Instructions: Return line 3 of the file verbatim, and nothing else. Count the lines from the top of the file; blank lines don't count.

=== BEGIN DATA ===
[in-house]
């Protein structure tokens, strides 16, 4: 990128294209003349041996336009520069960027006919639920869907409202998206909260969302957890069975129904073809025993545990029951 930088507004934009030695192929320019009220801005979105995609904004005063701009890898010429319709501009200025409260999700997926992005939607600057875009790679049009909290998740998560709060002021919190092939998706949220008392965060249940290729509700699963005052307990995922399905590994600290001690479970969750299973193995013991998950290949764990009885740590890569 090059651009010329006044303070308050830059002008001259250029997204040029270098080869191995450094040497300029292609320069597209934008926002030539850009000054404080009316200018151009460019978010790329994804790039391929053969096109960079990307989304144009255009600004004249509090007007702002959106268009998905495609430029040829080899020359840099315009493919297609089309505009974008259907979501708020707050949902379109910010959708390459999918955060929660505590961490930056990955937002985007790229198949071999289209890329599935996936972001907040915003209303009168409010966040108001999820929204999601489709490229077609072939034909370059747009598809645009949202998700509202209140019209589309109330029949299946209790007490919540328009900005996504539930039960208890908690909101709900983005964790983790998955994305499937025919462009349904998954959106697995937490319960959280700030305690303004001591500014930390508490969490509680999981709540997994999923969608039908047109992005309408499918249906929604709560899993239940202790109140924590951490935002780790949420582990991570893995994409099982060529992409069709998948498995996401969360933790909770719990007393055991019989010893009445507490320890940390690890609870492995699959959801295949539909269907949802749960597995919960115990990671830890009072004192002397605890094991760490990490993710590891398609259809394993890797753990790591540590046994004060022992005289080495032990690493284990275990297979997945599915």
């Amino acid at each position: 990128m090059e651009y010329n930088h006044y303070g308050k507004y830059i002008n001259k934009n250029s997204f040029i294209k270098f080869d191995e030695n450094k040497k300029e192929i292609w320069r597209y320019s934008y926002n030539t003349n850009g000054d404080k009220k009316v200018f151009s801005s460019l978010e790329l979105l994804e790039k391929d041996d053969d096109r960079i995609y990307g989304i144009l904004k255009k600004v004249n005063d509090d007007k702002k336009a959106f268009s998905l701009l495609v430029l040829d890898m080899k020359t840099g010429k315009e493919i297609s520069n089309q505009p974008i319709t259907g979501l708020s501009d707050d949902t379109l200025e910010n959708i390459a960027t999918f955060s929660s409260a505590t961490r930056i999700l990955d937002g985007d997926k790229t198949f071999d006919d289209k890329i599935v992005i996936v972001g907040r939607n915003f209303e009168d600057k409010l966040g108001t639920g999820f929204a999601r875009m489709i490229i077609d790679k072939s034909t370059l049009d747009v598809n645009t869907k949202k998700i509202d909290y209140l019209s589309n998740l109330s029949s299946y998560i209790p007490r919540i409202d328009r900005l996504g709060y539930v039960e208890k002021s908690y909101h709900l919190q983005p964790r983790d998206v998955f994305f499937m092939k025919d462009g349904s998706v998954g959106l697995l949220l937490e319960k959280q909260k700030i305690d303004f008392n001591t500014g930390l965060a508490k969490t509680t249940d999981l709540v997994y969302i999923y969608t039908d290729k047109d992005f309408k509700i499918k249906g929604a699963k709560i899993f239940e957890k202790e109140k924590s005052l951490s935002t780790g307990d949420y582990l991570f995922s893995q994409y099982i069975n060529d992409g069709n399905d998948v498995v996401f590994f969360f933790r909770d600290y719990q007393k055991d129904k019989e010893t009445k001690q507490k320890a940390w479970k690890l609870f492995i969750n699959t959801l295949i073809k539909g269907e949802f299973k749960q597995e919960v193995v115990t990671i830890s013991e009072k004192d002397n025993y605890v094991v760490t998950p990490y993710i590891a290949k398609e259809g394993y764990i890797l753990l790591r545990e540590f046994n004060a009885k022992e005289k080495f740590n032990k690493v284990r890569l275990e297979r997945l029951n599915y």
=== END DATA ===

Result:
């Amino acid at each position: 990128m090059e651009y010329n930088h006044y303070g308050k507004y830059i002008n001259k934009n250029s997204f040029i294209k270098f080869d191995e030695n450094k040497k300029e192929i292609w320069r597209y320019s934008y926002n030539t003349n850009g000054d404080k009220k009316v200018f151009s801005s460019l978010e790329l979105l994804e790039k391929d041996d053969d096109r960079i995609y990307g989304i144009l904004k255009k600004v004249n005063d509090d007007k702002k336009a959106f268009s998905l701009l495609v430029l040829d890898m080899k020359t840099g010429k315009e493919i297609s520069n089309q505009p974008i319709t259907g979501l708020s501009d707050d949902t379109l200025e910010n959708i390459a960027t999918f955060s929660s409260a505590t961490r930056i999700l990955d937002g985007d997926k790229t198949f071999d006919d289209k890329i599935v992005i996936v972001g907040r939607n915003f209303e009168d600057k409010l966040g108001t639920g999820f929204a999601r875009m489709i490229i077609d790679k072939s034909t370059l049009d747009v598809n645009t869907k949202k998700i509202d909290y209140l019209s589309n998740l109330s029949s299946y998560i209790p007490r919540i409202d328009r900005l996504g709060y539930v039960e208890k002021s908690y909101h709900l919190q983005p964790r983790d998206v998955f994305f499937m092939k025919d462009g349904s998706v998954g959106l697995l949220l937490e319960k959280q909260k700030i305690d303004f008392n001591t500014g930390l965060a508490k969490t509680t249940d999981l709540v997994y969302i999923y969608t039908d290729k047109d992005f309408k509700i499918k249906g929604a699963k709560i899993f239940e957890k202790e109140k924590s005052l951490s935002t780790g307990d949420y582990l991570f995922s893995q994409y099982i069975n060529d992409g069709n399905d998948v498995v996401f590994f969360f933790r909770d600290y719990q007393k055991d129904k019989e010893t009445k001690q507490k320890a940390w479970k690890l609870f492995i969750n699959t959801l295949i073809k539909g269907e949802f299973k749960q597995e919960v193995v115990t990671i830890s013991e009072k004192d002397n025993y605890v094991v760490t998950p990490y993710i590891a290949k398609e259809g394993y764990i890797l753990l790591r545990e540590f046994n004060a009885k022992e005289k080495f740590n032990k690493v284990r890569l275990e297979r997945l029951n599915y």